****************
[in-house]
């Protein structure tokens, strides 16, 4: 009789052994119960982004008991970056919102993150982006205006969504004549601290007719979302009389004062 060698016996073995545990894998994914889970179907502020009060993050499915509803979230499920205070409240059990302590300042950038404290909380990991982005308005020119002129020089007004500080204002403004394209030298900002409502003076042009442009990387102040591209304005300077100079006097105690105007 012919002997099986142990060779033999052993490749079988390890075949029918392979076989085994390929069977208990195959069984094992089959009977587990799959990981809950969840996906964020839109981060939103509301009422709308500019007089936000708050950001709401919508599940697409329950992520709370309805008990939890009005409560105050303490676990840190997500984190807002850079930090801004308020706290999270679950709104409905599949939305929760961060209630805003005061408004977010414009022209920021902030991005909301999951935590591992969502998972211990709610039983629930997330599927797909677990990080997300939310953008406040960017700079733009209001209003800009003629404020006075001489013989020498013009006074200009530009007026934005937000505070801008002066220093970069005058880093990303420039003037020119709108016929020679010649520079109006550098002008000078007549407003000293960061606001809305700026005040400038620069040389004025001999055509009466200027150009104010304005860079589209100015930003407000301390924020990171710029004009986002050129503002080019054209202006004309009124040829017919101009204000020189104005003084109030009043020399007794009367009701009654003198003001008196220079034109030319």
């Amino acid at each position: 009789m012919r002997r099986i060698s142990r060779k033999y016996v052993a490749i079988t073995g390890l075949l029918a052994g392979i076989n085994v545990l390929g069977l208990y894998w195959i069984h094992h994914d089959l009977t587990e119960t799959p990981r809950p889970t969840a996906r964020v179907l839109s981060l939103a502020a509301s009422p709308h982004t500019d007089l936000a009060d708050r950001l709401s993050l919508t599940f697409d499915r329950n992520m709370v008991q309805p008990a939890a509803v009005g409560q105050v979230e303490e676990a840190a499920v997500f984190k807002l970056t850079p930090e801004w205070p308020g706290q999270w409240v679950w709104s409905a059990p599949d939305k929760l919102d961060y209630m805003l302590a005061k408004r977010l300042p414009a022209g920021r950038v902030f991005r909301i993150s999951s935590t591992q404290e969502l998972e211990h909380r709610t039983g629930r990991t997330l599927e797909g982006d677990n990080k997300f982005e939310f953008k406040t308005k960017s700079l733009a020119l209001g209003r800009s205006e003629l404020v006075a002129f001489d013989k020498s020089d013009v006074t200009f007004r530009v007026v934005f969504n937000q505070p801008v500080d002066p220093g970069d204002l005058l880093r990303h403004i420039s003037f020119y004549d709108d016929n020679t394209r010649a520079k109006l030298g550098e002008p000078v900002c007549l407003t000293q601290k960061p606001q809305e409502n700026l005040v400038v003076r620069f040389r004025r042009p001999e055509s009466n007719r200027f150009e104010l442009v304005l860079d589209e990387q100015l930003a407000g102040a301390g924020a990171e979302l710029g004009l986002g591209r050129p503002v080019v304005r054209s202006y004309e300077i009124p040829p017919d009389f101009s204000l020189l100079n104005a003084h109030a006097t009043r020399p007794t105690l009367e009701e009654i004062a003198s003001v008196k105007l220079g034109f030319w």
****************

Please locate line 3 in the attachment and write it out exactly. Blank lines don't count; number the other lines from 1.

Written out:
């Amino acid at each position: 009789m012919r002997r099986i060698s142990r060779k033999y016996v052993a490749i079988t073995g390890l075949l029918a052994g392979i076989n085994v545990l390929g069977l208990y894998w195959i069984h094992h994914d089959l009977t587990e119960t799959p990981r809950p889970t969840a996906r964020v179907l839109s981060l939103a502020a509301s009422p709308h982004t500019d007089l936000a009060d708050r950001l709401s993050l919508t599940f697409d499915r329950n992520m709370v008991q309805p008990a939890a509803v009005g409560q105050v979230e303490e676990a840190a499920v997500f984190k807002l970056t850079p930090e801004w205070p308020g706290q999270w409240v679950w709104s409905a059990p599949d939305k929760l919102d961060y209630m805003l302590a005061k408004r977010l300042p414009a022209g920021r950038v902030f991005r909301i993150s999951s935590t591992q404290e969502l998972e211990h909380r709610t039983g629930r990991t997330l599927e797909g982006d677990n990080k997300f982005e939310f953008k406040t308005k960017s700079l733009a020119l209001g209003r800009s205006e003629l404020v006075a002129f001489d013989k020498s020089d013009v006074t200009f007004r530009v007026v934005f969504n937000q505070p801008v500080d002066p220093g970069d204002l005058l880093r990303h403004i420039s003037f020119y004549d709108d016929n020679t394209r010649a520079k109006l030298g550098e002008p000078v900002c007549l407003t000293q601290k960061p606001q809305e409502n700026l005040v400038v003076r620069f040389r004025r042009p001999e055509s009466n007719r200027f150009e104010l442009v304005l860079d589209e990387q100015l930003a407000g102040a301390g924020a990171e979302l710029g004009l986002g591209r050129p503002v080019v304005r054209s202006y004309e300077i009124p040829p017919d009389f101009s204000l020189l100079n104005a003084h109030a006097t009043r020399p007794t105690l009367e009701e009654i004062a003198s003001v008196k105007l220079g034109f030319w």